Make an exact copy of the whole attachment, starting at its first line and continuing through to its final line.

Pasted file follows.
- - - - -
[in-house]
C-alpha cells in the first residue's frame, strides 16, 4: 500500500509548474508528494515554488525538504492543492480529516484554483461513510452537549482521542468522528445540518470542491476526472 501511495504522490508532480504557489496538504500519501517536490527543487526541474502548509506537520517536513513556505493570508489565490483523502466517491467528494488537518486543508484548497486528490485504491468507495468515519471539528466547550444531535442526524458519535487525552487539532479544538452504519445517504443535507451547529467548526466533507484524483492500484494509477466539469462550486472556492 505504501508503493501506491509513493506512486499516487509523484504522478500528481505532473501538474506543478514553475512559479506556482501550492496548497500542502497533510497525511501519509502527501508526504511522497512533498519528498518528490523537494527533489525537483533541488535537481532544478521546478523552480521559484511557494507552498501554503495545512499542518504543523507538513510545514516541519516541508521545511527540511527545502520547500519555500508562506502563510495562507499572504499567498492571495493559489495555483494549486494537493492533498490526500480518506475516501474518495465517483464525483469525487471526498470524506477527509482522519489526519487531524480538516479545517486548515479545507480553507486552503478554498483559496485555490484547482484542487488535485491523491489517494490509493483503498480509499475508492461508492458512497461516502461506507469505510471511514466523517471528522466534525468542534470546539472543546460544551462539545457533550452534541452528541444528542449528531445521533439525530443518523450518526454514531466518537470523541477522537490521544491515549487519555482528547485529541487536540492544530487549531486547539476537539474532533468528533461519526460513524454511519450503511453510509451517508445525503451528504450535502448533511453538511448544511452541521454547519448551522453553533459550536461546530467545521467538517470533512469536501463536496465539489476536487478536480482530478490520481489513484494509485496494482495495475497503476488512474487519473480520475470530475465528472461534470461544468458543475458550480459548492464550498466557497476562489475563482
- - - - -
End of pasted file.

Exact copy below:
[in-house]
C-alpha cells in the first residue's frame, strides 16, 4: 500500500509548474508528494515554488525538504492543492480529516484554483461513510452537549482521542468522528445540518470542491476526472 501511495504522490508532480504557489496538504500519501517536490527543487526541474502548509506537520517536513513556505493570508489565490483523502466517491467528494488537518486543508484548497486528490485504491468507495468515519471539528466547550444531535442526524458519535487525552487539532479544538452504519445517504443535507451547529467548526466533507484524483492500484494509477466539469462550486472556492 505504501508503493501506491509513493506512486499516487509523484504522478500528481505532473501538474506543478514553475512559479506556482501550492496548497500542502497533510497525511501519509502527501508526504511522497512533498519528498518528490523537494527533489525537483533541488535537481532544478521546478523552480521559484511557494507552498501554503495545512499542518504543523507538513510545514516541519516541508521545511527540511527545502520547500519555500508562506502563510495562507499572504499567498492571495493559489495555483494549486494537493492533498490526500480518506475516501474518495465517483464525483469525487471526498470524506477527509482522519489526519487531524480538516479545517486548515479545507480553507486552503478554498483559496485555490484547482484542487488535485491523491489517494490509493483503498480509499475508492461508492458512497461516502461506507469505510471511514466523517471528522466534525468542534470546539472543546460544551462539545457533550452534541452528541444528542449528531445521533439525530443518523450518526454514531466518537470523541477522537490521544491515549487519555482528547485529541487536540492544530487549531486547539476537539474532533468528533461519526460513524454511519450503511453510509451517508445525503451528504450535502448533511453538511448544511452541521454547519448551522453553533459550536461546530467545521467538517470533512469536501463536496465539489476536487478536480482530478490520481489513484494509485496494482495495475497503476488512474487519473480520475470530475465528472461534470461544468458543475458550480459548492464550498466557497476562489475563482